United States District Court, D. South Dakota, Southern Division
MEMORANDUM OPINION AND ORDER DENYING MOTION TO DISMISS
LAWRENCE L. PIERSOL, District Judge.
Respondent Doug Weber has moved to dismiss John Graham's (Graham) petition for writ of habeas corpus which was filed under 28 U.S.C. § 2254. Graham opposes the motion. For the following reasons, the motion to dismiss will be denied.
On January 26, 2011, a jury convicted Graham of felony murder of Annie Mae Aquash in violation of SDCL 22-16-9. He was acquitted of premeditated murder. The South Dakota Supreme Court affirmed Graham's conviction on May 30, 2012. State v. Graham, 815 N.W.2d 293 (S.D. 2012). Graham's petition for state habeas corpus relief was denied on the merits, and a certificate of probable cause was not issued. (Doc. 31-1.) Graham timely filed a pro se motion for certificate of probable cause with the South Dakota Supreme Court pursuant to 21-27-18.1. (Doc. 31-2). On July 24, 2013, the South Dakota Supreme Court issued an Order to Show Cause indicating that it appeared service of the motion for certificate of probable cause was not made upon both the attorney general and the appropriate state's attorney' when the motion was made" as required by SDCL 21-27-18.1. (Doc. 31-3.) The court directed Graham to show cause why the appeal should not be dismissed for failure to make proper service of the motion for certificate of probable cause. ( Id. ) Graham responded:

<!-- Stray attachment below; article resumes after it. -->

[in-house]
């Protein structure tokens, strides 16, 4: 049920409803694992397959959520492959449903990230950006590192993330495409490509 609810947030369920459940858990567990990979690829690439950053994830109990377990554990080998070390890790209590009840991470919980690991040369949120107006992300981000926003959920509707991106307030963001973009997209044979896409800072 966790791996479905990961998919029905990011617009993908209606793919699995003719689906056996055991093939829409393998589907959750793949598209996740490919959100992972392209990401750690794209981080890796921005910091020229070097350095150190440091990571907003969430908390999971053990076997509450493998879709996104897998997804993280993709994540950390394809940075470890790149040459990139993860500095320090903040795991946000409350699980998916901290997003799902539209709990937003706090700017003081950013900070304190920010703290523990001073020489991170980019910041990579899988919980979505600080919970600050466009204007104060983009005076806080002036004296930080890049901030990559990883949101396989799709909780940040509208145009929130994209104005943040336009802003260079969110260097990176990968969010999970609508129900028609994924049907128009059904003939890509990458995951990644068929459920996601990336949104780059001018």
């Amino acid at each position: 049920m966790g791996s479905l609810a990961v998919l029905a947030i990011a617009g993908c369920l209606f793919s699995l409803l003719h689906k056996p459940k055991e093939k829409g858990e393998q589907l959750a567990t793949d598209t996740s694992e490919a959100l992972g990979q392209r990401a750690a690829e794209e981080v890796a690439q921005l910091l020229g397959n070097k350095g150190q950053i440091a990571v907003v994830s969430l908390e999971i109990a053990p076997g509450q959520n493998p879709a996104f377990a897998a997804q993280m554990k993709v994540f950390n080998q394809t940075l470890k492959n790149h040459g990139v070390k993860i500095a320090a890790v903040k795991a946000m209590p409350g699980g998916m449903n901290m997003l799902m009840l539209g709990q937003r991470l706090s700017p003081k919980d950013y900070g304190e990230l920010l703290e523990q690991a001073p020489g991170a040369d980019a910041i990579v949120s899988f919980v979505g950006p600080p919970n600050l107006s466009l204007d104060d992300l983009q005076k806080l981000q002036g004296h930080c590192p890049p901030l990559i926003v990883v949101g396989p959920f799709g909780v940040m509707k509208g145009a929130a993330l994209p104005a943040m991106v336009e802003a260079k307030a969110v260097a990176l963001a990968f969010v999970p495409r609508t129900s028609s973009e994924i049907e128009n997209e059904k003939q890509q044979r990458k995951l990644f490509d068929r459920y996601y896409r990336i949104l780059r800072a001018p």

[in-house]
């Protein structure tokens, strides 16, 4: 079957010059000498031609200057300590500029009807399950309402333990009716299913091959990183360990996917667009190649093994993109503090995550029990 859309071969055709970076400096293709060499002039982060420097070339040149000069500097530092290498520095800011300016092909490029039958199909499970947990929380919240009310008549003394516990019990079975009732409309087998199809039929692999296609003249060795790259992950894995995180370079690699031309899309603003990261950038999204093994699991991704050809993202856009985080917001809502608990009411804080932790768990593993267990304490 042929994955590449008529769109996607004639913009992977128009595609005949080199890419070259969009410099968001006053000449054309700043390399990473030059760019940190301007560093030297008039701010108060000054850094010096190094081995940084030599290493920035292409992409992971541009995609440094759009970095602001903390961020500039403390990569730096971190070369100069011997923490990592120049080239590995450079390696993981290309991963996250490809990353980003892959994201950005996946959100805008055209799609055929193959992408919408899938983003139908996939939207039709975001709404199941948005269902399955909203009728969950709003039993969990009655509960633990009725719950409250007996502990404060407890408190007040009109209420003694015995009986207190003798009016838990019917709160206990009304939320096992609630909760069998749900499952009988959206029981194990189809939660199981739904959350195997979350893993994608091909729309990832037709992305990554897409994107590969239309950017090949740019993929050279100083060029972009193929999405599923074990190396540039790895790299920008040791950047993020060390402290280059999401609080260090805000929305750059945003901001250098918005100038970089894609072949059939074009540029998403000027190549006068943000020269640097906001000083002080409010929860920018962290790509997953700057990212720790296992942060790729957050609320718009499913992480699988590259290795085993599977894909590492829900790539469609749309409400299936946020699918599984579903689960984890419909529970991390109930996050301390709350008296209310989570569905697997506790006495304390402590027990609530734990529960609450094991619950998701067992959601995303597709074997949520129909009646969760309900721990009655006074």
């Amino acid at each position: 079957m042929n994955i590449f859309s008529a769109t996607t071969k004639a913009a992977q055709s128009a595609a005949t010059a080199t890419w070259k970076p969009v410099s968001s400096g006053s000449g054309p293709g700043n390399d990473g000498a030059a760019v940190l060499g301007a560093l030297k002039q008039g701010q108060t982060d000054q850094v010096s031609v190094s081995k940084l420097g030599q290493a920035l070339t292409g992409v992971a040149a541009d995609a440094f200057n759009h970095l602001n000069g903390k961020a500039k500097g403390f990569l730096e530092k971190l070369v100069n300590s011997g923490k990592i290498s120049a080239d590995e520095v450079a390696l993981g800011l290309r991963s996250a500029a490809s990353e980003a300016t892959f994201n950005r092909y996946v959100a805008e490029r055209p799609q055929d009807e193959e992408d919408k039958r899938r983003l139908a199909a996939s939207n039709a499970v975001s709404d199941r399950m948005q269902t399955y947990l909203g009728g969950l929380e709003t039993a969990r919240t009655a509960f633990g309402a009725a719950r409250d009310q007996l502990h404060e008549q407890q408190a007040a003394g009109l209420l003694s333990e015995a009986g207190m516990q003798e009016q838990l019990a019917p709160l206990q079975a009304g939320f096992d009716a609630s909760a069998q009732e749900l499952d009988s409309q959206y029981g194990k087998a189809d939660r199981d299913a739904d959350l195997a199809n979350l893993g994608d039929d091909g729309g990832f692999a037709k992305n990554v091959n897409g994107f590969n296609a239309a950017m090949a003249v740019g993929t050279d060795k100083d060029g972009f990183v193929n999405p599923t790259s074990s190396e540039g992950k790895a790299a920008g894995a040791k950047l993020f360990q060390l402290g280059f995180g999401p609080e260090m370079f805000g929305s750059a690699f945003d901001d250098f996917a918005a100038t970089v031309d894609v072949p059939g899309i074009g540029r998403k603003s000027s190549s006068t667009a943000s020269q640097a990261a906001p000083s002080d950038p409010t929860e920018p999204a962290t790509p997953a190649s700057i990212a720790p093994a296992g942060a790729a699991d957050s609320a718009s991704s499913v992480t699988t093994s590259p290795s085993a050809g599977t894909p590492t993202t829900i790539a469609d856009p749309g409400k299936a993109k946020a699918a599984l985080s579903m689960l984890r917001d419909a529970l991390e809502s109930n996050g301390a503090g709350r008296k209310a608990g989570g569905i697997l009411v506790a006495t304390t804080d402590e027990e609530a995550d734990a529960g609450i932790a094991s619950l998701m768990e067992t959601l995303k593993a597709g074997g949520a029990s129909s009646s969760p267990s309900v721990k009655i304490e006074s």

My failure to serve the opposing party when I filed the motion with the Supreme Court was due to the extreme time pressure was excusable neglect. I am a pro se petitioner and the court denied my request for appointed counsel. An out of state attorney Mr. Paul Wolf agreed to help me with a federal Habeas Corpus petition but not the state petition and I am unable to pay any attorney in So. Dakota to help me. Mr. Wolf called numerous attorney's and spoke to fourteen So. Dakota attorney's on the phone for me but I was not able to raise enough money to hire even the least expensive one.
I received the circuit court order on July 3rd, mailed it to Mr. Wolf on the first available mail day after the 4th of July long weekend, Monday July 8th. The envelope was postmarked July 10th, Mr. Wolf received it on July 15th, he wrote a motion for me that same night and sent it to me priority mail the next morning July 16th, I received it on Thursday July 18th. Since the twenty day time limit expired on Saturday and I couldn't be sure the prison legal worker would be available on Friday the 19th, I sent it to the Supreme Court the same day I received it on July 18th. The court should consider this excusable neglect since I have no assistance of counsel and I thought that filing the motion on time was the priority.